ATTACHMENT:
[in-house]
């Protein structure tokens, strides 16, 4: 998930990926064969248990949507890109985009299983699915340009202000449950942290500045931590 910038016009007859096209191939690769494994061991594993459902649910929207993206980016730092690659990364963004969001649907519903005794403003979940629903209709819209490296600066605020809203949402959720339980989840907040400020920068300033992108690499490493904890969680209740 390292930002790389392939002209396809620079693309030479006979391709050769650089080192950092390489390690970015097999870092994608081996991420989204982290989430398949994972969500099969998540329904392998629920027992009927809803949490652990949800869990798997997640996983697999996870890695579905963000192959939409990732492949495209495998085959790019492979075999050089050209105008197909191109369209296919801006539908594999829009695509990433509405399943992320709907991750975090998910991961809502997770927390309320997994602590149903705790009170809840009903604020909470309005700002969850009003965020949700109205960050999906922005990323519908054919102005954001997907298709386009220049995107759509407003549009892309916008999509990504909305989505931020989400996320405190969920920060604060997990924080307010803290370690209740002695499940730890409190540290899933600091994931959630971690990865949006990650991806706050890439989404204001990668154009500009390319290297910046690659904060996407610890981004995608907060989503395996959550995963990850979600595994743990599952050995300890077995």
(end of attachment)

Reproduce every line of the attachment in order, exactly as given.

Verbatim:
[in-house]
């Protein structure tokens, strides 16, 4: 998930990926064969248990949507890109985009299983699915340009202000449950942290500045931590 910038016009007859096209191939690769494994061991594993459902649910929207993206980016730092690659990364963004969001649907519903005794403003979940629903209709819209490296600066605020809203949402959720339980989840907040400020920068300033992108690499490493904890969680209740 390292930002790389392939002209396809620079693309030479006979391709050769650089080192950092390489390690970015097999870092994608081996991420989204982290989430398949994972969500099969998540329904392998629920027992009927809803949490652990949800869990798997997640996983697999996870890695579905963000192959939409990732492949495209495998085959790019492979075999050089050209105008197909191109369209296919801006539908594999829009695509990433509405399943992320709907991750975090998910991961809502997770927390309320997994602590149903705790009170809840009903604020909470309005700002969850009003965020949700109205960050999906922005990323519908054919102005954001997907298709386009220049995107759509407003549009892309916008999509990504909305989505931020989400996320405190969920920060604060997990924080307010803290370690209740002695499940730890409190540290899933600091994931959630971690990865949006990650991806706050890439989404204001990668154009500009390319290297910046690659904060996407610890981004995608907060989503395996959550995963990850979600595994743990599952050995300890077995």